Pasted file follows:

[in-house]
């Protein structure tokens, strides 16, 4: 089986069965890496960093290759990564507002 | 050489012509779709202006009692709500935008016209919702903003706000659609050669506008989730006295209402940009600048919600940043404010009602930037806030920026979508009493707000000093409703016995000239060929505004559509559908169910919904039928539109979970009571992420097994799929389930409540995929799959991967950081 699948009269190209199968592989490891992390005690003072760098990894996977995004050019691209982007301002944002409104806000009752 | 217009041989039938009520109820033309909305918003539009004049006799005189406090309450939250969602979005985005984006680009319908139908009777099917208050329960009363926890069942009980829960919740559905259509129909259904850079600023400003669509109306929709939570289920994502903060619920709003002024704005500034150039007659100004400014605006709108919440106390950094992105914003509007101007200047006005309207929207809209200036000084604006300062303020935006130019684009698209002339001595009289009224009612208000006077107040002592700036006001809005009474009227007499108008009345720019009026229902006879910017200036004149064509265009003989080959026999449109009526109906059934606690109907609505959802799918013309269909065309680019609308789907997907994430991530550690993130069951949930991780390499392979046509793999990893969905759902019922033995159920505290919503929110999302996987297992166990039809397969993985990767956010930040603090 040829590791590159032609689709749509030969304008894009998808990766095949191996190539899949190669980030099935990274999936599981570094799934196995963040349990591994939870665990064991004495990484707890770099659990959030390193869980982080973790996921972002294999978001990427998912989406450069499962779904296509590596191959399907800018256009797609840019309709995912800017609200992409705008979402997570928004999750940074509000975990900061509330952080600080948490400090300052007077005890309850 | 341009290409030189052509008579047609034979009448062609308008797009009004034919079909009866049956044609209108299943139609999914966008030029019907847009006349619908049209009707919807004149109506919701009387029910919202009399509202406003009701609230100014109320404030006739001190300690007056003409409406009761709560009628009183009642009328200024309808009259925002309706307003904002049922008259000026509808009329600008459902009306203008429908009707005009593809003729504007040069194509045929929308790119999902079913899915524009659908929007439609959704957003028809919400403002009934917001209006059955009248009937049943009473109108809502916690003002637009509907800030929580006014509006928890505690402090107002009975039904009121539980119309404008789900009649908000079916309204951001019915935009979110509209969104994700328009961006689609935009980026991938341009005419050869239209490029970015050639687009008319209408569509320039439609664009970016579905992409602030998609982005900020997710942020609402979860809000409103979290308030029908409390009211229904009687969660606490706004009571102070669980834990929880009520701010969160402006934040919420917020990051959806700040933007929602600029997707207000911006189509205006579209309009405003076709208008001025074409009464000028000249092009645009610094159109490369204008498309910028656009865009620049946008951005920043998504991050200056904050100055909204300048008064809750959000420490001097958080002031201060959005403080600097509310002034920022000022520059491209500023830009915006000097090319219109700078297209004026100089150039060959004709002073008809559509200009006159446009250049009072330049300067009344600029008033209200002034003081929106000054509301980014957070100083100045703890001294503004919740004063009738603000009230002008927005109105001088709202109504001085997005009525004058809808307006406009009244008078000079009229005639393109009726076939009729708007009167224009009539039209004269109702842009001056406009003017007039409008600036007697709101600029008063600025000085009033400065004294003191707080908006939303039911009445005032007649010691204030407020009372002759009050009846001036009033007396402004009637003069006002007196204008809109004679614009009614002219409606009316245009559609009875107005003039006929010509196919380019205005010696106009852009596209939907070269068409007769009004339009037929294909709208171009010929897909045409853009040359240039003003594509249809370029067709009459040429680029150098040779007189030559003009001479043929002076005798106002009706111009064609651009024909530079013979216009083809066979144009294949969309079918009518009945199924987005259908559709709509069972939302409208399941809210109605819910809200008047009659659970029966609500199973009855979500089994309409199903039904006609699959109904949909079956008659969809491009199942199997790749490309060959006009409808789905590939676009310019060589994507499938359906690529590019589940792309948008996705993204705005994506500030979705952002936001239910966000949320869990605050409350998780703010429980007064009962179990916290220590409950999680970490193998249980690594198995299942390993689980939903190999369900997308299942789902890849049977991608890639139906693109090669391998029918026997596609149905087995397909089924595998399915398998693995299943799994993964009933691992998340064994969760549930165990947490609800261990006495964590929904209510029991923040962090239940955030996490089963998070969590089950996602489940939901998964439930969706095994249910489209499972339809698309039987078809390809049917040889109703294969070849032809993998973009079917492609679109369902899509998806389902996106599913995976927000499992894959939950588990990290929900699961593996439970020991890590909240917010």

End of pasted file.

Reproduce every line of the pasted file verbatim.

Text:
[in-house]
């Protein structure tokens, strides 16, 4: 089986069965890496960093290759990564507002 | 050489012509779709202006009692709500935008016209919702903003706000659609050669506008989730006295209402940009600048919600940043404010009602930037806030920026979508009493707000000093409703016995000239060929505004559509559908169910919904039928539109979970009571992420097994799929389930409540995929799959991967950081 699948009269190209199968592989490891992390005690003072760098990894996977995004050019691209982007301002944002409104806000009752 | 217009041989039938009520109820033309909305918003539009004049006799005189406090309450939250969602979005985005984006680009319908139908009777099917208050329960009363926890069942009980829960919740559905259509129909259904850079600023400003669509109306929709939570289920994502903060619920709003002024704005500034150039007659100004400014605006709108919440106390950094992105914003509007101007200047006005309207929207809209200036000084604006300062303020935006130019684009698209002339001595009289009224009612208000006077107040002592700036006001809005009474009227007499108008009345720019009026229902006879910017200036004149064509265009003989080959026999449109009526109906059934606690109907609505959802799918013309269909065309680019609308789907997907994430991530550690993130069951949930991780390499392979046509793999990893969905759902019922033995159920505290919503929110999302996987297992166990039809397969993985990767956010930040603090 040829590791590159032609689709749509030969304008894009998808990766095949191996190539899949190669980030099935990274999936599981570094799934196995963040349990591994939870665990064991004495990484707890770099659990959030390193869980982080973790996921972002294999978001990427998912989406450069499962779904296509590596191959399907800018256009797609840019309709995912800017609200992409705008979402997570928004999750940074509000975990900061509330952080600080948490400090300052007077005890309850 | 341009290409030189052509008579047609034979009448062609308008797009009004034919079909009866049956044609209108299943139609999914966008030029019907847009006349619908049209009707919807004149109506919701009387029910919202009399509202406003009701609230100014109320404030006739001190300690007056003409409406009761709560009628009183009642009328200024309808009259925002309706307003904002049922008259000026509808009329600008459902009306203008429908009707005009593809003729504007040069194509045929929308790119999902079913899915524009659908929007439609959704957003028809919400403002009934917001209006059955009248009937049943009473109108809502916690003002637009509907800030929580006014509006928890505690402090107002009975039904009121539980119309404008789900009649908000079916309204951001019915935009979110509209969104994700328009961006689609935009980026991938341009005419050869239209490029970015050639687009008319209408569509320039439609664009970016579905992409602030998609982005900020997710942020609402979860809000409103979290308030029908409390009211229904009687969660606490706004009571102070669980834990929880009520701010969160402006934040919420917020990051959806700040933007929602600029997707207000911006189509205006579209309009405003076709208008001025074409009464000028000249092009645009610094159109490369204008498309910028656009865009620049946008951005920043998504991050200056904050100055909204300048008064809750959000420490001097958080002031201060959005403080600097509310002034920022000022520059491209500023830009915006000097090319219109700078297209004026100089150039060959004709002073008809559509200009006159446009250049009072330049300067009344600029008033209200002034003081929106000054509301980014957070100083100045703890001294503004919740004063009738603000009230002008927005109105001088709202109504001085997005009525004058809808307006406009009244008078000079009229005639393109009726076939009729708007009167224009009539039209004269109702842009001056406009003017007039409008600036007697709101600029008063600025000085009033400065004294003191707080908006939303039911009445005032007649010691204030407020009372002759009050009846001036009033007396402004009637003069006002007196204008809109004679614009009614002219409606009316245009559609009875107005003039006929010509196919380019205005010696106009852009596209939907070269068409007769009004339009037929294909709208171009010929897909045409853009040359240039003003594509249809370029067709009459040429680029150098040779007189030559003009001479043929002076005798106002009706111009064609651009024909530079013979216009083809066979144009294949969309079918009518009945199924987005259908559709709509069972939302409208399941809210109605819910809200008047009659659970029966609500199973009855979500089994309409199903039904006609699959109904949909079956008659969809491009199942199997790749490309060959006009409808789905590939676009310019060589994507499938359906690529590019589940792309948008996705993204705005994506500030979705952002936001239910966000949320869990605050409350998780703010429980007064009962179990916290220590409950999680970490193998249980690594198995299942390993689980939903190999369900997308299942789902890849049977991608890639139906693109090669391998029918026997596609149905087995397909089924595998399915398998693995299943799994993964009933691992998340064994969760549930165990947490609800261990006495964590929904209510029991923040962090239940955030996490089963998070969590089950996602489940939901998964439930969706095994249910489209499972339809698309039987078809390809049917040889109703294969070849032809993998973009079917492609679109369902899509998806389902996106599913995976927000499992894959939950588990990290929900699961593996439970020991890590909240917010």